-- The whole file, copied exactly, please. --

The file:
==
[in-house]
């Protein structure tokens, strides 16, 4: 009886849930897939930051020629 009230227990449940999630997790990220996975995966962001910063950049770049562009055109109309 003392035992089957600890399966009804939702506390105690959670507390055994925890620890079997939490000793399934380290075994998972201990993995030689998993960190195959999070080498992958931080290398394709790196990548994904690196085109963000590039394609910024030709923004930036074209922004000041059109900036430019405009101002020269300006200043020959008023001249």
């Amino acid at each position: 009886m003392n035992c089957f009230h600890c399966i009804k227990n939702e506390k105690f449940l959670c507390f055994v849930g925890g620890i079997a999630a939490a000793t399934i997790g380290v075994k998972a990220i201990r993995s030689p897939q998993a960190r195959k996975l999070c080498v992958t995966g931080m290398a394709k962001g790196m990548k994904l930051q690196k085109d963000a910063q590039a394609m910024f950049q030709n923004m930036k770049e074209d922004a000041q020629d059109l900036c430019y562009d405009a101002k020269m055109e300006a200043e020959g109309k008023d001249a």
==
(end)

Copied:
[in-house]
């Protein structure tokens, strides 16, 4: 009886849930897939930051020629 009230227990449940999630997790990220996975995966962001910063950049770049562009055109109309 003392035992089957600890399966009804939702506390105690959670507390055994925890620890079997939490000793399934380290075994998972201990993995030689998993960190195959999070080498992958931080290398394709790196990548994904690196085109963000590039394609910024030709923004930036074209922004000041059109900036430019405009101002020269300006200043020959008023001249």
């Amino acid at each position: 009886m003392n035992c089957f009230h600890c399966i009804k227990n939702e506390k105690f449940l959670c507390f055994v849930g925890g620890i079997a999630a939490a000793t399934i997790g380290v075994k998972a990220i201990r993995s030689p897939q998993a960190r195959k996975l999070c080498v992958t995966g931080m290398a394709k962001g790196m990548k994904l930051q690196k085109d963000a910063q590039a394609m910024f950049q030709n923004m930036k770049e074209d922004a000041q020629d059109l900036c430019y562009d405009a101002k020269m055109e300006a200043e020959g109309k008023d001249a």